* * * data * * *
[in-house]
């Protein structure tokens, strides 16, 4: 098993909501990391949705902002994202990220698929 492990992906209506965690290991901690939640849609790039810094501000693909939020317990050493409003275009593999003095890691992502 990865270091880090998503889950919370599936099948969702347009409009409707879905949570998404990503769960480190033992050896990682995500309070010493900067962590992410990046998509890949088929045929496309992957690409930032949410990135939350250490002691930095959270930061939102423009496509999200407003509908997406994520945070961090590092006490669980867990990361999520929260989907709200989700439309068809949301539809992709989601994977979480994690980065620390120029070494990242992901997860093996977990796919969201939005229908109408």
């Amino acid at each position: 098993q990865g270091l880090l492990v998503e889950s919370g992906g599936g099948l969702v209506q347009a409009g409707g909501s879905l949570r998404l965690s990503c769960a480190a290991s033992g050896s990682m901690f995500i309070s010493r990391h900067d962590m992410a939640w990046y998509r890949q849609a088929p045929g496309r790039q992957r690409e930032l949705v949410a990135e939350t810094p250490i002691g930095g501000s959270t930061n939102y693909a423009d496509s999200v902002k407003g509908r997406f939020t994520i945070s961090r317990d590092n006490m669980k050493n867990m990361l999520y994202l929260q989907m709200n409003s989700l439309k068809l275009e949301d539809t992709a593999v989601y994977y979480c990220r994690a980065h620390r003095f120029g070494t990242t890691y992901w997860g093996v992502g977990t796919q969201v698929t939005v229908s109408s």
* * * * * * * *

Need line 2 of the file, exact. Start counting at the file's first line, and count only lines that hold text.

């Protein structure tokens, strides 16, 4: 098993909501990391949705902002994202990220698929 492990992906209506965690290991901690939640849609790039810094501000693909939020317990050493409003275009593999003095890691992502 990865270091880090998503889950919370599936099948969702347009409009409707879905949570998404990503769960480190033992050896990682995500309070010493900067962590992410990046998509890949088929045929496309992957690409930032949410990135939350250490002691930095959270930061939102423009496509999200407003509908997406994520945070961090590092006490669980867990990361999520929260989907709200989700439309068809949301539809992709989601994977979480994690980065620390120029070494990242992901997860093996977990796919969201939005229908109408």